4. This photo was taken from the walkway. The southern end of the main building can be seen at the top left. The main channel snakes its way through the settlement—here around the round cistern before bending south eastwards. This round cistern was originally constructed during the Iron Age, making it one of the oldest structures at Qumran. Note also the arch cut into the stone on the central left: this fed water down into a stepped cistern (L117) behind it. The canopy in the distance is where photo #2 was taken.

Looking west over the water system toward the cliffs.

5. Looking down from the tower westward is a worker's installation that may have been the bottom of a kiln (or some other structure that was heated from beneath). To its left, a flat area marks the entry point for a stepped cistern (L117), which is farther left. (The steps can just be made out as they descend leftwards.) The main water channel is before the walkway. Behind the walkway are ruins of the western building. Farther behind is the aqueduct that brought rainwater down to the settlement.

The so-called "scriptorium". (L30)

6. Looking from the tower southward one sees a long narrow room built against the inner wall of the western wing of the main settlement. Here, de Vaux discovered two inkwells and plastered elements he interpreted as benches or tables for writing. The largest surface, upon being reconstructed, measured 5 meters in length, 40 centimeters in breadth and only 50 centimeters in height.[119] These benches (or tables) had fallen through the floor above when the ceiling collapsed. De Vaux referred to this room above as the "scriptorium" and concluded the Dead Sea Scrolls could have been written here, but not all scholars agree with this interpretation. Nearly all scholars, however, conclude that some form of writing took place here on the upper floor of Locus 30. Several ostraca, including a practice alphabet, have been found in and around the site.[120]

A stepped cistern. (L56/58)

7. Looking east toward the Dead Sea: this stepped pool is located immediately south of the main building but within the main southern wall. It was originally one long pool before an internal wall separated it into two, making the western half (L56) like most other stepped pools on the site. The eastern side (L58) was excavated and a much deeper storage cistern was created. The original pool took fullest advantage of the sloping location, requiring only minimal excavating for the capacity. This pool came into existence some time after the Qumran water system was raised. This raising let water be carried farther, and opened up the possibility for a much bigger storage capacity on the site. The southern end of the main building can be seen to the left. Between it and the wall of the pool, is a channel that carried water to farther stepped pools, L48/49 and L71.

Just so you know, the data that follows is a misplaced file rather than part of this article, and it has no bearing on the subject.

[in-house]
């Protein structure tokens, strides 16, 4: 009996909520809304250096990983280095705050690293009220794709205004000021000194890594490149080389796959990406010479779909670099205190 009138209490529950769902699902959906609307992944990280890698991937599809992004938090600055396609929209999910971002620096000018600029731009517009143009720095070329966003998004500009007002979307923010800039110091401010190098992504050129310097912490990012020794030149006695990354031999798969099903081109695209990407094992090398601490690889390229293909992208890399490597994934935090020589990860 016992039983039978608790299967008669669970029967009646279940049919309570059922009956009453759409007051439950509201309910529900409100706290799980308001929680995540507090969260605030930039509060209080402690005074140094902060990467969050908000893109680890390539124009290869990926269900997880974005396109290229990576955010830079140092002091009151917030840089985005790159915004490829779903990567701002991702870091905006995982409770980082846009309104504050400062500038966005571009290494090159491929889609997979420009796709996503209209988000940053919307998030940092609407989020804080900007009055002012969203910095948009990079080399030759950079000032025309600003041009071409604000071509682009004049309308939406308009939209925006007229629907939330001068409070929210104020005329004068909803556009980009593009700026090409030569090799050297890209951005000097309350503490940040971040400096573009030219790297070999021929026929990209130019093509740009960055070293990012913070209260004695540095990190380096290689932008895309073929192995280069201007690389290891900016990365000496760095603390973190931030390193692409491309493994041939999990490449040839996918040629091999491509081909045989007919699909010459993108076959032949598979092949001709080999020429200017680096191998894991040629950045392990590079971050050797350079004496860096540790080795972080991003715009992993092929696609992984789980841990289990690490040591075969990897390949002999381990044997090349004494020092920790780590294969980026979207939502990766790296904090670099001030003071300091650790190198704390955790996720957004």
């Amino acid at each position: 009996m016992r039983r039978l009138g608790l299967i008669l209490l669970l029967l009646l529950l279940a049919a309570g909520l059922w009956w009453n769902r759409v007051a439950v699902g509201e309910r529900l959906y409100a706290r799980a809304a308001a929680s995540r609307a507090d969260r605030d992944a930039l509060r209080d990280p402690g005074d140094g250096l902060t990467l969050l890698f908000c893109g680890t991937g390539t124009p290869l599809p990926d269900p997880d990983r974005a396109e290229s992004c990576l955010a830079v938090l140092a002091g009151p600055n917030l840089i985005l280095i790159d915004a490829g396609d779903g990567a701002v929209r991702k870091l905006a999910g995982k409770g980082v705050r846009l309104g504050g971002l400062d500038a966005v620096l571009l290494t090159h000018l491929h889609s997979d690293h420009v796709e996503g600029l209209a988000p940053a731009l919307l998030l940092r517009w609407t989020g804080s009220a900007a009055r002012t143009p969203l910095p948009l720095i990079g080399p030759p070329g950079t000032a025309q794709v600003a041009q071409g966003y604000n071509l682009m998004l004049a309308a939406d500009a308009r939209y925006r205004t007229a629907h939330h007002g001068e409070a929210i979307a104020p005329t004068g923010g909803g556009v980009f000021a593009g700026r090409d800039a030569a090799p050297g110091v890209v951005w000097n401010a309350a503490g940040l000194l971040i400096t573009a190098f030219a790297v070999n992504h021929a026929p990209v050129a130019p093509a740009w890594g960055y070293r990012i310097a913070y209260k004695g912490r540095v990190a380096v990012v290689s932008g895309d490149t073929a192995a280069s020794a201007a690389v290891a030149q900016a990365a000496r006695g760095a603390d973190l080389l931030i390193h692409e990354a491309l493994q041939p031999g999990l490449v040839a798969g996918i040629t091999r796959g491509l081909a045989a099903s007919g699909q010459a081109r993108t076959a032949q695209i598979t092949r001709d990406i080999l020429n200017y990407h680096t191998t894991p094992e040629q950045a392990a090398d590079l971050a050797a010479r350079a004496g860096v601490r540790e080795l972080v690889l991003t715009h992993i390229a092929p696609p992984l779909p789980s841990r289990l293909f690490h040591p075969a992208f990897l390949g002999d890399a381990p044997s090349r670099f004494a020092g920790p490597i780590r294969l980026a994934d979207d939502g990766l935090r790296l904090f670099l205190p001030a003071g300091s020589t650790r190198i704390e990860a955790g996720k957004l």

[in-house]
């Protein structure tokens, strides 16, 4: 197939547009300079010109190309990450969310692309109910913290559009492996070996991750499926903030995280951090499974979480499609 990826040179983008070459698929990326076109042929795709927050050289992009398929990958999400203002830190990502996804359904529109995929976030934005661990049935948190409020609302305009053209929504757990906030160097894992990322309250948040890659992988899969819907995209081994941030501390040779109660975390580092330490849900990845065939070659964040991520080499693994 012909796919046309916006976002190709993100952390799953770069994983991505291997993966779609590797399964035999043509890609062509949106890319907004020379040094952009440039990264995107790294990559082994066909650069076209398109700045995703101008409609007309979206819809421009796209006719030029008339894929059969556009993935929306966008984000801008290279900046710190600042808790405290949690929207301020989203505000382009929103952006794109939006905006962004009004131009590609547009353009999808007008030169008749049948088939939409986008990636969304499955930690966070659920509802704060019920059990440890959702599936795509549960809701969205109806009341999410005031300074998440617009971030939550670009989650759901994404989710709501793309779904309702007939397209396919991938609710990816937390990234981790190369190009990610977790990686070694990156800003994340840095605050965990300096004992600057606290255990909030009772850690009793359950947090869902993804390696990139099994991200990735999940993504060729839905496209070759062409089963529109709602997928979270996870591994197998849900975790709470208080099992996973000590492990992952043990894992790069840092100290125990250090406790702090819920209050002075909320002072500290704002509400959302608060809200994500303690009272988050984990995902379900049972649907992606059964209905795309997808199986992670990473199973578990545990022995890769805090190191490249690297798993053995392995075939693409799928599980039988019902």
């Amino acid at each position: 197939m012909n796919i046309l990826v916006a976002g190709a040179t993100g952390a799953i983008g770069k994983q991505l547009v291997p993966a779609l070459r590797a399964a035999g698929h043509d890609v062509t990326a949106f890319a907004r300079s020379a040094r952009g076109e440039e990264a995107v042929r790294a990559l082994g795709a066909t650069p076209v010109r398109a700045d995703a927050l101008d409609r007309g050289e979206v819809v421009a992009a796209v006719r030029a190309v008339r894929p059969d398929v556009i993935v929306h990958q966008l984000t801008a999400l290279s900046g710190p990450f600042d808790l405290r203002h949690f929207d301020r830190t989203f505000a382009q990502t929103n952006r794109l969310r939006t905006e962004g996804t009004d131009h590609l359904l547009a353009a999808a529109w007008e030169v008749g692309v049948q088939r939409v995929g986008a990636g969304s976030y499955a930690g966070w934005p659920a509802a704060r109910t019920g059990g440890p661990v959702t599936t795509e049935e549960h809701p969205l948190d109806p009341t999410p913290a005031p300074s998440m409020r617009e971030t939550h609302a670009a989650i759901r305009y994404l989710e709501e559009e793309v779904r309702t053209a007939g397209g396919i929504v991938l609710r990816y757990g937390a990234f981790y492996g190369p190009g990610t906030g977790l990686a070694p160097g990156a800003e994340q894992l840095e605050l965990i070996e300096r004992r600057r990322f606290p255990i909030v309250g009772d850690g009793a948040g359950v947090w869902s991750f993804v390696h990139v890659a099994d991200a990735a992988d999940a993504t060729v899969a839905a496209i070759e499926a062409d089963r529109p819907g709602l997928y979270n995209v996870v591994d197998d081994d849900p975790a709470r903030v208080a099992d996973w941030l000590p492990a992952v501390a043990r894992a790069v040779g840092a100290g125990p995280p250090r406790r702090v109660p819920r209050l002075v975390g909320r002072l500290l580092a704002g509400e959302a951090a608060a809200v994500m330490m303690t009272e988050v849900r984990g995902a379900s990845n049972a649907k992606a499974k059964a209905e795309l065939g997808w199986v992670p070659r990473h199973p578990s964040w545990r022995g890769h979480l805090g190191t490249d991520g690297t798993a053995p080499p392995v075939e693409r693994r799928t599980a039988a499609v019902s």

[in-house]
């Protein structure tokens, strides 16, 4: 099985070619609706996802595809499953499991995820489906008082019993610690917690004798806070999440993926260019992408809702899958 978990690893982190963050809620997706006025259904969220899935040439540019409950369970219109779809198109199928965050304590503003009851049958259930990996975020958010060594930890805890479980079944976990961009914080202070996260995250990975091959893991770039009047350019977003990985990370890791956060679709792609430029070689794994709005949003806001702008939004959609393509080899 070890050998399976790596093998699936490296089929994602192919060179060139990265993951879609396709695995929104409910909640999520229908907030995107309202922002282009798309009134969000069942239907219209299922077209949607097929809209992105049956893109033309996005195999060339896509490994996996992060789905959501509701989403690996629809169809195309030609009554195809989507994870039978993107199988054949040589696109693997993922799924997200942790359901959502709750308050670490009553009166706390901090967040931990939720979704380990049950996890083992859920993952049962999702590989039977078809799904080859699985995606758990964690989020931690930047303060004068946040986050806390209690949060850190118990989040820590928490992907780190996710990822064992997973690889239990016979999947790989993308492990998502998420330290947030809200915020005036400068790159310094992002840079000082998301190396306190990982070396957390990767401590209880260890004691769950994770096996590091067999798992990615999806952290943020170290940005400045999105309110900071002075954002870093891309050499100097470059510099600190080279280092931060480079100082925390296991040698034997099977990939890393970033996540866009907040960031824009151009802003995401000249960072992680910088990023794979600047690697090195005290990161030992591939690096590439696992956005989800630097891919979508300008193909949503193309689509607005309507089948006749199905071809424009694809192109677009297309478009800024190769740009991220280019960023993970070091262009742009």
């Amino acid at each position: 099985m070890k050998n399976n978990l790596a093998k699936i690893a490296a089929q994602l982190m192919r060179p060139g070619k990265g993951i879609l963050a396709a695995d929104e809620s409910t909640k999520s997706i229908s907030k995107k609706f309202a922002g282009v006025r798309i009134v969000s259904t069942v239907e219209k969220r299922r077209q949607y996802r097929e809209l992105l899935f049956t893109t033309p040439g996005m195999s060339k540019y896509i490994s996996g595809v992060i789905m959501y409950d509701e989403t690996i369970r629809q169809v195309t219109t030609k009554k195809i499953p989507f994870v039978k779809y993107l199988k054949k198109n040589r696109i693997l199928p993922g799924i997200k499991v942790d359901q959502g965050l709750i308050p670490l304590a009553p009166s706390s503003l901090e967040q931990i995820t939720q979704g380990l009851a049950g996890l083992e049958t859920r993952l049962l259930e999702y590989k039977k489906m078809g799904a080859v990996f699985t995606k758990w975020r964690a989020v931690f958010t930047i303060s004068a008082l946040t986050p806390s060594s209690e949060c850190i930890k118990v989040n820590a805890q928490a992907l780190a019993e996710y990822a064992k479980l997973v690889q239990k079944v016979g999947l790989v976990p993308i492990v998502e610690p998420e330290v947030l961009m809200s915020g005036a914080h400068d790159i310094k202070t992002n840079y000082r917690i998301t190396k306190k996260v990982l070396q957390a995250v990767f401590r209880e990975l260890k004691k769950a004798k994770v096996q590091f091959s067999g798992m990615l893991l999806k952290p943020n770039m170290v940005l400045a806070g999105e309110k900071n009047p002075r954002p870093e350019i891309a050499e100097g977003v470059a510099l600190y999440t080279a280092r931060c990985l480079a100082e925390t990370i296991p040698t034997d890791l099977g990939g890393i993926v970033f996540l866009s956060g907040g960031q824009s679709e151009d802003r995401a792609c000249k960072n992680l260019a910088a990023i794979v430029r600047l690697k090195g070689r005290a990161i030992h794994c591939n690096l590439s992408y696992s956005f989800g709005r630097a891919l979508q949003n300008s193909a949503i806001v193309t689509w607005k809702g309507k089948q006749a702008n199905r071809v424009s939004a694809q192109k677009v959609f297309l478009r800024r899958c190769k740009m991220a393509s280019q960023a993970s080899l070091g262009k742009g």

Long room to the south of the main building. (L77)

8. Looking south-east one sees a long narrow room built against the main southern wall of the settlement on the left. (This location is south of #7.) The far end once featured pillars, which gave de Vaux the idea there was a second storey—though no traces were found of such a storey. De Vaux considered this room a refectory, because an adjacent room, commonly referred to as a pantry, contained over a thousand pieces of pottery. This pottery was thought by de Vaux to have been used for communal meals, though some have challenged this interpretation. In fact, the size and layout strongly suggest this was some kind of drying floor for the production of clay from the adjoining evaporation cisterns. That it lines up with the summer solstice supports this theory.

The room with the 1000 ceramic items. (L86/89)

9. To the right (south) of #8. This location is commonly known as the "pantry". At the southern end of this room 708 bowls, 204 plates, 75 goblets, 37 terrines, 21 jars, 11 jugs, and other ceramic items were found by de Vaux, mostly neatly stacked. De Vaux believed that this crockery was used for meals in L.77, which he referred to as the "refectory". The southern end of the room had been walled off. The effects of an earthquake may be indicated by the fact that this wall later collapsed over the pottery, crushing it, and that the southern walls had to be strengthened externally. During the last period at Qumran, a water channel was rerouted to pass immediately south of the northern wall. Then, following the outer wall of L.77, it eventually supplied the large cistern (L.71). Another interesting find from the location was a bowl inscribed with the name "Eleazar". Note the remains of two pilasters. Their purpose is unknown, but they do not seem to have been load-bearing.

The broken cistern. (L48/49)